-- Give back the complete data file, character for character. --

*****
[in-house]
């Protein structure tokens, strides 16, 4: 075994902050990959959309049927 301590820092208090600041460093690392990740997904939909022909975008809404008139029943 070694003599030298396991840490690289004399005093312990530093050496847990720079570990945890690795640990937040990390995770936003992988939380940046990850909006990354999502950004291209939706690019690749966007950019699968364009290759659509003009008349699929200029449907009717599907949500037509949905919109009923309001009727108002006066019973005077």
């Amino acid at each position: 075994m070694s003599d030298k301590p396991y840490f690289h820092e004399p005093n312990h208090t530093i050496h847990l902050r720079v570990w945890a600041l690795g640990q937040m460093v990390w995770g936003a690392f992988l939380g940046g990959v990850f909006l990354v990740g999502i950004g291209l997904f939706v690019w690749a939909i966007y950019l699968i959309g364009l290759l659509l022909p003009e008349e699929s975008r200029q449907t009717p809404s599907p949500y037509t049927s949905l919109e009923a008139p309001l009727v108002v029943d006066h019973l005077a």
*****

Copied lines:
[in-house]
């Protein structure tokens, strides 16, 4: 075994902050990959959309049927 301590820092208090600041460093690392990740997904939909022909975008809404008139029943 070694003599030298396991840490690289004399005093312990530093050496847990720079570990945890690795640990937040990390995770936003992988939380940046990850909006990354999502950004291209939706690019690749966007950019699968364009290759659509003009008349699929200029449907009717599907949500037509949905919109009923309001009727108002006066019973005077």
């Amino acid at each position: 075994m070694s003599d030298k301590p396991y840490f690289h820092e004399p005093n312990h208090t530093i050496h847990l902050r720079v570990w945890a600041l690795g640990q937040m460093v990390w995770g936003a690392f992988l939380g940046g990959v990850f909006l990354v990740g999502i950004g291209l997904f939706v690019w690749a939909i966007y950019l699968i959309g364009l290759l659509l022909p003009e008349e699929s975008r200029q449907t009717p809404s599907p949500y037509t049927s949905l919109e009923a008139p309001l009727v108002v029943d006066h019973l005077a």